Dismissed Postmen (Glasgow)


asked the Minister of Labour how many ex-postmen, including temporary postmen, have applied for work through his Department in Glasgow this year; how many of these men are now unemployed; and how many of these unemployed men are over 50 years of age.


asked the Minister of Labour the number of persons, formerly temporary postmen, who have registered at the Glasgow employment exchanges to the latest available date; and how many have been directed to other industries.

Between 1st January and 18th July, mainly since the end of May this year, 76 men who had been employed as temporary postmen registered for employment at exchanges in Glasgow. Sixty-four, including 44 over age 50, were still unemployed at the end of last week. Of the 12 who obtained employment, seven were placed by my Department and five found work by their own efforts.

As the right hon. Gentleman cannot find work for these men through his Department, will he advise the Postmaster-General to take them back into the Post Office so that they can do some useful work?

I could not give a promise to take that advice because I am under the impression that the Postmaster-General has considered the situation very carefully and he is taking back the men who left to go to the Forces and who have a prior claim.

As some of these dismissals were made in association with his Department, because of the Government's decision to reduce the numbers in the various Departments will the right hon. Gentleman consider the advisability of having closer contact with the Postmaster-General before dismissals take place, particularly in an area where unemployment is already much higher than it is in many other parts of the country?

Of course, the Postmaster-General must be responsible for deciding the size of his staff, and which of those staff, in accordance with established customs and the agreement with the Whitley Council, are to be dismissed. It would not be for me to intervene.

Was there any consultation between the Postmaster-General and the right hon. Gentleman before these men were dismissed, and did the right hon. Gentleman give to the Postmaster-General any forecast of the probabilities of finding employment in Glasgow for the men?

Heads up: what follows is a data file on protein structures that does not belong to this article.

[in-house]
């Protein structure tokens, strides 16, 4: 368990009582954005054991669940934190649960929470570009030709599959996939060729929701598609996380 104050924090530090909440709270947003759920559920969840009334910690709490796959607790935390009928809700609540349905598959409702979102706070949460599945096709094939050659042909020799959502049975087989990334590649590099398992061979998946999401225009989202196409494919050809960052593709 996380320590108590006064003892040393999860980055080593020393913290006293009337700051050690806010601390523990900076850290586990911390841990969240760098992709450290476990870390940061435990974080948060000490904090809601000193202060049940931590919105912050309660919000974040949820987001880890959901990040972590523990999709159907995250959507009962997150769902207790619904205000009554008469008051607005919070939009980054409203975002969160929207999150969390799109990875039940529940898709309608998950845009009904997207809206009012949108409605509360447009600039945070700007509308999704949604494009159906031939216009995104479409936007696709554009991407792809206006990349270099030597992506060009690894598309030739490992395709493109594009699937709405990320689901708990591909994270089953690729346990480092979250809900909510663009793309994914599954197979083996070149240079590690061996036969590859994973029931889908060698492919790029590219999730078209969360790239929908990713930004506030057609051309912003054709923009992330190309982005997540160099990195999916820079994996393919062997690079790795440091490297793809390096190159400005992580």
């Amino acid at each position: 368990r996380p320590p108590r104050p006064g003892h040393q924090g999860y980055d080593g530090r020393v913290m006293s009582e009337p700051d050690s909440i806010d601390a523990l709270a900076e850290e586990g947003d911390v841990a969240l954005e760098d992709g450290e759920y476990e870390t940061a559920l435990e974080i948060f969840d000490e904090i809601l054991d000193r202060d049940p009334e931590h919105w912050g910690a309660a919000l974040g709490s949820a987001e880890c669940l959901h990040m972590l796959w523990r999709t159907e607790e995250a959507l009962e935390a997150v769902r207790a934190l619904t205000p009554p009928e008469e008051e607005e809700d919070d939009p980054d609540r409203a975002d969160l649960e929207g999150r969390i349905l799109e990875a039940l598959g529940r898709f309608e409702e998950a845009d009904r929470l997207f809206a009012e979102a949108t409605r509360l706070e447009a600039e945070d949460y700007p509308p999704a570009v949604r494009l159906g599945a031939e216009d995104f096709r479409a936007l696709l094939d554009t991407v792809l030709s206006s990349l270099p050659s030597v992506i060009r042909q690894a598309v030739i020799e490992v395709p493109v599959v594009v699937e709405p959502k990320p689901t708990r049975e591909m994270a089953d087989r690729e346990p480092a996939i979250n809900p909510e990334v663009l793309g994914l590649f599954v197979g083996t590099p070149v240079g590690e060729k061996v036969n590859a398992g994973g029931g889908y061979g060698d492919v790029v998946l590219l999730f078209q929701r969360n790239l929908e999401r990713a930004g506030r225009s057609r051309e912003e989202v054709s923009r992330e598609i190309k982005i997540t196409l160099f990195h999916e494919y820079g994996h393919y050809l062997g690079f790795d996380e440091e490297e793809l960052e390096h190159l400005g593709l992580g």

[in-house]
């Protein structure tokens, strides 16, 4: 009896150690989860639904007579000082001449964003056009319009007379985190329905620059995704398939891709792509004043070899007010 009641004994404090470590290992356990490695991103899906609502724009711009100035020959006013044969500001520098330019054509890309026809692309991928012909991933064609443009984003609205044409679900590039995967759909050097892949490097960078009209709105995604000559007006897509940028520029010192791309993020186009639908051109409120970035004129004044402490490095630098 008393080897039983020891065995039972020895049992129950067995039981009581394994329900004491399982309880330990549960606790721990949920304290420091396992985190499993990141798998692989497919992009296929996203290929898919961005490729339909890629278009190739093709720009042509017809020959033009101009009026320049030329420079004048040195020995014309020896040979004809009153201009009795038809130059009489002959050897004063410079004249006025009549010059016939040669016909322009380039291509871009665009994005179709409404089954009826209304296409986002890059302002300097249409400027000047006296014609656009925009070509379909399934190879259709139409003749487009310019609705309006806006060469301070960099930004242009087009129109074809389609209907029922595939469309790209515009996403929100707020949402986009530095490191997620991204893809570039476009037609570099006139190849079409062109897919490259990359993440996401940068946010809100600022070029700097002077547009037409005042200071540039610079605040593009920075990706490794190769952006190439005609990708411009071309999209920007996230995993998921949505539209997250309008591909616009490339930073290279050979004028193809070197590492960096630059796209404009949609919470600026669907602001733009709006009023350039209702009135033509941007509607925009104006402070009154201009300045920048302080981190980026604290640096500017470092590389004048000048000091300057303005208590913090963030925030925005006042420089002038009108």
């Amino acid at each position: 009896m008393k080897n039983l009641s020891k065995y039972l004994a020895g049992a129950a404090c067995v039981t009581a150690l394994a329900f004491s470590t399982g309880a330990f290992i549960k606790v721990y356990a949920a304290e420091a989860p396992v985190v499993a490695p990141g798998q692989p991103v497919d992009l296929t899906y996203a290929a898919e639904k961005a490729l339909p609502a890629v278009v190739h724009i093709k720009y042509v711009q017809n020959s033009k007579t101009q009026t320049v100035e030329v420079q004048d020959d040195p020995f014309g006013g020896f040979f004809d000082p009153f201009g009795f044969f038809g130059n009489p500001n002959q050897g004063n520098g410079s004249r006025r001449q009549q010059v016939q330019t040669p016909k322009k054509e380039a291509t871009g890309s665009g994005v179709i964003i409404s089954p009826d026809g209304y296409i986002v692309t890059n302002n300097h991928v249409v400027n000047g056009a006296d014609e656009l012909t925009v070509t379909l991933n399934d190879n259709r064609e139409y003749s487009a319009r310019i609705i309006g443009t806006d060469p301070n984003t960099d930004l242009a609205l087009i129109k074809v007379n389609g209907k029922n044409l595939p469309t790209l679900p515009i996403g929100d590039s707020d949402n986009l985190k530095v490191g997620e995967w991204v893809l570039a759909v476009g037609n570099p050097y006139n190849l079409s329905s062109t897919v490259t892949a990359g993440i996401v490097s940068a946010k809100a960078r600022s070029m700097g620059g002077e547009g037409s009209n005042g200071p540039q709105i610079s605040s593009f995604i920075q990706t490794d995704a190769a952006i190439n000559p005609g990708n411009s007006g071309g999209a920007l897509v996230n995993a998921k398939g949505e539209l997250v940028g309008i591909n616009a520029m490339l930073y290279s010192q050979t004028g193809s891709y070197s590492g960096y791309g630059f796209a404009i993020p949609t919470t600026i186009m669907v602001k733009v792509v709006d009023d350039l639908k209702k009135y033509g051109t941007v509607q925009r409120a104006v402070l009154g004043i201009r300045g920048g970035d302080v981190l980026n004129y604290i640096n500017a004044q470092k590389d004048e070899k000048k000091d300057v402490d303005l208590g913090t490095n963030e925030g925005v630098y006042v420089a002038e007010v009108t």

So far as my recollection goes at the moment, there was no such consultation. Quite definitely, I cannot see that there should be.

Is it not a tact that, since the dismissal of these men, female labour has been taken on to replace them; was not the purpose of getting rid of these men to make the labour available elsewhere to meet shortages; and do not these figures show that, in fact, this has not come about because the men have not been absorbed into other employment?

The hon. and gallant Gentleman is basing assumptions on a position which I do not think exists. I have no information whether or not females were employed in their place. I think the hon. and gallant Gentleman would get that information from the Postmaster-General.

Has not the Postmaster-General made it quite clear in this House that he has had to restrict his staff and cut down the services in consequence, and would it not be better if there was some co-ordination?

I assume that the Postmaster-General, in company with many other Ministers, has examined his staff in the light of the continual agitation that the staffs are too large. If a Minister finds that his staff is larger than he thinks is necessary, he ought not to be blamed if he cuts it down.

Is not the right hon. Gentleman aware that the action was taken by the Postmaster-General so that these men could be put into work in connection with production and, since that cannot be done, will he consult again with the Postmaster-General?

Again, I must say that I cannot answer for the Postmaster-General, but I can say that, so far as I am aware at the Ministry of Labour, the Government have never given any indication that men should be discharged from one job in the hope that, being unemployed, they will be forced into another. That is totally contrary to the policy of the Government.

Typewriter Mechanics' Training Courses